The Families First Coronavirus Response bill signed into law
Posted March 19, 2020
On Wednesday night (3/18/2020), the President signed the Families First Coronavirus Response Act into law. The Senate passed it only that afternoon. The leave provisions become effective April 2 and expire December 31, 2020.
The measure has multiple sections, including emergency family and medical leave expansion, emergency paid sick leave, and tax credits for paid leave.
Employers with fewer than 500 employees would be covered by the expanded portions of the FMLA. Employees would be entitled to the extra FMLA leave reason if they have worked for the company for at least 30 days. Employers may, however, exclude healthcare providers or emergency responder employees from this emergency FMLA entitlement.
The extra reason employees may take FMLA leave is when an employee is unable to work (or telework) due to a need for leave to care for the child because the child’s school or place of care has been closed, or the childcare provider is unavailable due to a public health emergency.
The first 10 days of this FMLA leave would be unpaid, but the remainder of the 12 weeks would be paid at 2/3 the employee’s regular rate of pay, up to $200 per day and $10,000 total. Employees could choose to use accrued paid time off (including the emergency paid sick leave) for the unpaid 10 days, but employers may not require that they do so.
If an employer has fewer than 25 employees, the restoration provisions would not apply. Employers need not reinstate employees if their positions no longer exist due to economic conditions caused by the emergency. In such situations, however, those small employers must make reasonable efforts to contact a displaced employee for up to one year after they are displaced if an equivalent position becomes available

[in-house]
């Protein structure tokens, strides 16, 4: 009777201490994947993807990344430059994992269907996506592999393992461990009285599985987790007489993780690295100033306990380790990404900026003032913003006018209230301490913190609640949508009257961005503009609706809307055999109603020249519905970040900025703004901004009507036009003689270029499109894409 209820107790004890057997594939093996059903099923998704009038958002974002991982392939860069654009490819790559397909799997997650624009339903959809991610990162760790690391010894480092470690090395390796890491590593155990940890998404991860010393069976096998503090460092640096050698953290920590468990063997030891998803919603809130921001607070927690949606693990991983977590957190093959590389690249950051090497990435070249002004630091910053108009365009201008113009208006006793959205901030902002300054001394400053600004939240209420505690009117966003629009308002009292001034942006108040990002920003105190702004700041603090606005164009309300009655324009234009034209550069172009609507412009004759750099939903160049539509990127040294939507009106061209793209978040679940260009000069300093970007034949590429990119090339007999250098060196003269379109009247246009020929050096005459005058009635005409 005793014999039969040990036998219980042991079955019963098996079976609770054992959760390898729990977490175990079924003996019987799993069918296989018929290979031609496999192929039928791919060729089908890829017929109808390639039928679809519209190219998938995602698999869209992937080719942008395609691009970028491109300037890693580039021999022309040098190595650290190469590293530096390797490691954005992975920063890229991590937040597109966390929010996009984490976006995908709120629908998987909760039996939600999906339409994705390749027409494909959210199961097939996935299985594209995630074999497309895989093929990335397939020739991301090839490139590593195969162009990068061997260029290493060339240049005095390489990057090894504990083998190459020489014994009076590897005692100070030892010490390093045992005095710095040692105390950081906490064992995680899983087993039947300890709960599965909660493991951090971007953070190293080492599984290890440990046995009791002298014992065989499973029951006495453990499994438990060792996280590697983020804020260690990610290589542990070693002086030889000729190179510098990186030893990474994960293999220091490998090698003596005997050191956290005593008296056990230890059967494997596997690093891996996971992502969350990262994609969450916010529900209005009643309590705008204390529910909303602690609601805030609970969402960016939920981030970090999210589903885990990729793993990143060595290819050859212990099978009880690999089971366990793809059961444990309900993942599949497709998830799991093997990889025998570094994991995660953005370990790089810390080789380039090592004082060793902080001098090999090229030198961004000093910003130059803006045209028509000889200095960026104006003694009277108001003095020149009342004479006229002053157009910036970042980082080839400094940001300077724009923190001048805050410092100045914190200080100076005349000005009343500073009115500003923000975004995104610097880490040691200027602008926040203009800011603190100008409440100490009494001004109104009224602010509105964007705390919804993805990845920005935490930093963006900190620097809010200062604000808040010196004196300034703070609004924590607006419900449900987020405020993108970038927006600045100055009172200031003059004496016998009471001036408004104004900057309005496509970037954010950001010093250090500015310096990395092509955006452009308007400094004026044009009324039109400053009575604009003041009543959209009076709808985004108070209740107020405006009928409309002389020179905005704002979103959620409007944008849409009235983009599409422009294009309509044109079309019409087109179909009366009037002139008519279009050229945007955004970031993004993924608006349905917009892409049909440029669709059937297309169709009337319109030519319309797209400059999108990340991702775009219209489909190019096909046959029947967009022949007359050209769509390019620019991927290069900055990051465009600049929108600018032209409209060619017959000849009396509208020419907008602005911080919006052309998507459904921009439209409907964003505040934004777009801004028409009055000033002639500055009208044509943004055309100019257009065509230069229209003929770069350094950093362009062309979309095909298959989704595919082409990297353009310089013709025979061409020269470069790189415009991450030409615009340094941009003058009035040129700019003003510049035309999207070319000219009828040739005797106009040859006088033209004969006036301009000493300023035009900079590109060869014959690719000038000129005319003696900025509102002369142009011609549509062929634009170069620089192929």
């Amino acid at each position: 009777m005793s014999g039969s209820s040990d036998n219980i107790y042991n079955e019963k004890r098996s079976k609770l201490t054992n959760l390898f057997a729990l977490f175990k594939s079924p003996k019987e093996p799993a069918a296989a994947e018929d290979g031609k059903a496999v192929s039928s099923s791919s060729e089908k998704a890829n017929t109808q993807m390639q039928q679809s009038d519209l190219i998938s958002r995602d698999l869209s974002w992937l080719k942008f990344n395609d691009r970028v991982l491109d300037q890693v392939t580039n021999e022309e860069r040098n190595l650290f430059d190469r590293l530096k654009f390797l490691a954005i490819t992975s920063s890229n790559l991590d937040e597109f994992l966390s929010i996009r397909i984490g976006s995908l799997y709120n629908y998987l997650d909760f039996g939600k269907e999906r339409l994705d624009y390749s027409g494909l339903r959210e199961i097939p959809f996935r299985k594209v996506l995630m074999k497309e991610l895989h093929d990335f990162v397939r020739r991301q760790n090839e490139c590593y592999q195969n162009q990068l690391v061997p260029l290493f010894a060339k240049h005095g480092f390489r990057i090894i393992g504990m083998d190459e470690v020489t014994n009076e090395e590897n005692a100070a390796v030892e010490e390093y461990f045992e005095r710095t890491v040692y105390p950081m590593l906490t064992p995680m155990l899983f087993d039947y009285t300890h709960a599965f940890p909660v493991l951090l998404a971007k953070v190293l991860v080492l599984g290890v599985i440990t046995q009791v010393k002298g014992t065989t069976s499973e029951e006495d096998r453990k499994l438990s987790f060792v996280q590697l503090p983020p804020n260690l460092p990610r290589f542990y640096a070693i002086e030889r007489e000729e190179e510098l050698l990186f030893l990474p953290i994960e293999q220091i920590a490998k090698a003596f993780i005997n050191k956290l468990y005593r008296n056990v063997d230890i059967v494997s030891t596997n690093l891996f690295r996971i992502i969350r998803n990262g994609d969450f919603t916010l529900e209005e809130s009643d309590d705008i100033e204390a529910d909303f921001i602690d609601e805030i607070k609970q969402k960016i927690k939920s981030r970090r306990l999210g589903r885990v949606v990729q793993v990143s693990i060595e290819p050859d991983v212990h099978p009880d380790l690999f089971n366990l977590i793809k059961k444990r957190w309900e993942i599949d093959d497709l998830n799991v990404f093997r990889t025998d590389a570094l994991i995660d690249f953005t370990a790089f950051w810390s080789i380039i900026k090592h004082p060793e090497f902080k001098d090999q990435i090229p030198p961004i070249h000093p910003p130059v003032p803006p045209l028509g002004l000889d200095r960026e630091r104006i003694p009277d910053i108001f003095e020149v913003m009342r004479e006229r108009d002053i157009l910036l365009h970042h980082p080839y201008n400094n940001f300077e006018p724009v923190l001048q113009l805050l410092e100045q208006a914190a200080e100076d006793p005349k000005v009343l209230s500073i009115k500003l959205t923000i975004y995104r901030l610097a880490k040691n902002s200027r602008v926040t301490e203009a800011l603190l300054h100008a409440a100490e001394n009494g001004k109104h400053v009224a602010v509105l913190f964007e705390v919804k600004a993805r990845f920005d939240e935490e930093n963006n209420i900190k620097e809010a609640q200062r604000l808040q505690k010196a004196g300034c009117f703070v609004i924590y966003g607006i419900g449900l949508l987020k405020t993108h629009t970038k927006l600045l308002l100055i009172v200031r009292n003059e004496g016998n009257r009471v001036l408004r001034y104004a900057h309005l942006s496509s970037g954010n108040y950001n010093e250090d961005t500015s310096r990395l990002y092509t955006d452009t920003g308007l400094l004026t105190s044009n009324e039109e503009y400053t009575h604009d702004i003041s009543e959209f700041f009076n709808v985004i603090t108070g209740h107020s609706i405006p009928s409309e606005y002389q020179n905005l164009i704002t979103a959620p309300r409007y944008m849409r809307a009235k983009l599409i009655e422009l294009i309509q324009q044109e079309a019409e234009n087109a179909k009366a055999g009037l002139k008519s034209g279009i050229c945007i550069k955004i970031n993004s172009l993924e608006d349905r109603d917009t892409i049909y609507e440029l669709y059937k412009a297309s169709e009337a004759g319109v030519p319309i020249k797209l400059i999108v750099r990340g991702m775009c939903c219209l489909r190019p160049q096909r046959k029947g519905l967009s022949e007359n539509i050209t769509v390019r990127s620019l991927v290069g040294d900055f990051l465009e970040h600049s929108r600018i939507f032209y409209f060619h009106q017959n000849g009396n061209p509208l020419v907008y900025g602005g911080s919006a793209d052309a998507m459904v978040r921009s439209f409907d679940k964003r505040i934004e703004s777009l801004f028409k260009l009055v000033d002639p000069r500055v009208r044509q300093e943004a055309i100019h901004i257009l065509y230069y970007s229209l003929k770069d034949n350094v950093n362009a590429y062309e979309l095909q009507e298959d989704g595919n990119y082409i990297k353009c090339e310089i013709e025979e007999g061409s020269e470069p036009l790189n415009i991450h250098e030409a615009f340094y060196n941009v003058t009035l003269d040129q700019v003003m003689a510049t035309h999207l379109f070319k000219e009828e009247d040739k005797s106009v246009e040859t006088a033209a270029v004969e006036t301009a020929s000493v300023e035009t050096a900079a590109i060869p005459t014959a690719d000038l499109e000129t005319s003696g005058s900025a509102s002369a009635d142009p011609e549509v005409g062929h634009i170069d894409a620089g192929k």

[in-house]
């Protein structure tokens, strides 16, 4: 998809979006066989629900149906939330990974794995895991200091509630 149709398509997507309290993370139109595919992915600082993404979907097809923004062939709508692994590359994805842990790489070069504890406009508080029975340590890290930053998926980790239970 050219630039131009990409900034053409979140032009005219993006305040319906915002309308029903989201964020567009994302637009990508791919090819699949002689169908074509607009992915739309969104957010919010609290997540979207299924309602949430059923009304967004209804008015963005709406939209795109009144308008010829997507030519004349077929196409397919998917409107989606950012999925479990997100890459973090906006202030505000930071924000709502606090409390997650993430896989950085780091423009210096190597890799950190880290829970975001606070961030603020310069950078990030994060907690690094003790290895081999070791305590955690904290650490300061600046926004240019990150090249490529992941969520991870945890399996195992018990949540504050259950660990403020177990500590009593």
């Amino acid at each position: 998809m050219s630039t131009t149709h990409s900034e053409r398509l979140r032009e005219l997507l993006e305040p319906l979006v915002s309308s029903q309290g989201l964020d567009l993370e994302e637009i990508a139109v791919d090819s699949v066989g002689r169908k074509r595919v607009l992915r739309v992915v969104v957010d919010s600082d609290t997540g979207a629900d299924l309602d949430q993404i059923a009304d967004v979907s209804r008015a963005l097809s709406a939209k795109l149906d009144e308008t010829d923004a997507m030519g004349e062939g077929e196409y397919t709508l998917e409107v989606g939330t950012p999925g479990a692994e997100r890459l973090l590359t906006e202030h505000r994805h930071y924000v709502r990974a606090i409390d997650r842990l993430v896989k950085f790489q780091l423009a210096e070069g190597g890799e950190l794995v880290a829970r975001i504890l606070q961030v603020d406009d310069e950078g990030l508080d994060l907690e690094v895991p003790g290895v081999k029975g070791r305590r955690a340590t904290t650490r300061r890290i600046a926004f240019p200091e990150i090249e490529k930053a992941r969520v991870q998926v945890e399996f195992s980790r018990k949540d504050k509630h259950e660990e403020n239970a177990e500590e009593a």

Paid sick leave
Employers with fewer than 500 employees will need to provide paid sick leave to all employees, regardless of how long employed with the company. Employees will be immediately entitled to paid sick leave for the following reasons:
- The employee is subject to quarantine or isolation order.
- The employee has been advised to self-quarantine due to concerns related to COVID-19.
- The employee is experiencing symptoms and seeking a medical diagnosis.
- The employee is caring for an individual under quarantine or isolation.
- The employee is caring for a child because the school or daycare is closed, or the childcare provider is unavailable.
- The employee is experiencing any other substantially similar condition specified by the enforcing agencies.
Full-time employees would be entitled to up to 80 hours of paid sick leave. If, however, an employee is caring for a family member (for reasons 4, 5, and 6), sick leave is paid at two-thirds the employee’s regular rate.
Part-time employees would be entitled to an amount of leave reflecting an average two-week period.
The paid sick leave is limited to $511 per day ($5,110 in total) if leave is taken for an employee’s own illness or quarantine; and $200 per day ($2,000 in total) if leave is taken to care for others or school closures.
The paid sick leave provisions include a posting requirement. The DOL is to provide a model notice within seven days.
The paid sick leave is not retroactive.
Employers must allow employees to first use emergency paid sick leave under this new law, then employees may decide to use any remaining accrued paid leave under the employer’s policy. Employers may not require employees to use accrued leave under an employer policy first.
Employers who provided paid sick leave are allowed a tax credit of up to 100 percent of the wages paid to employees. This credit is allowed against the tax imposed by the employer portion of Social Security taxes.
This article was written by Darlene M. Clabault, SHRM-CP, PHR, CLMS, of J. J. Keller & Associates, Inc.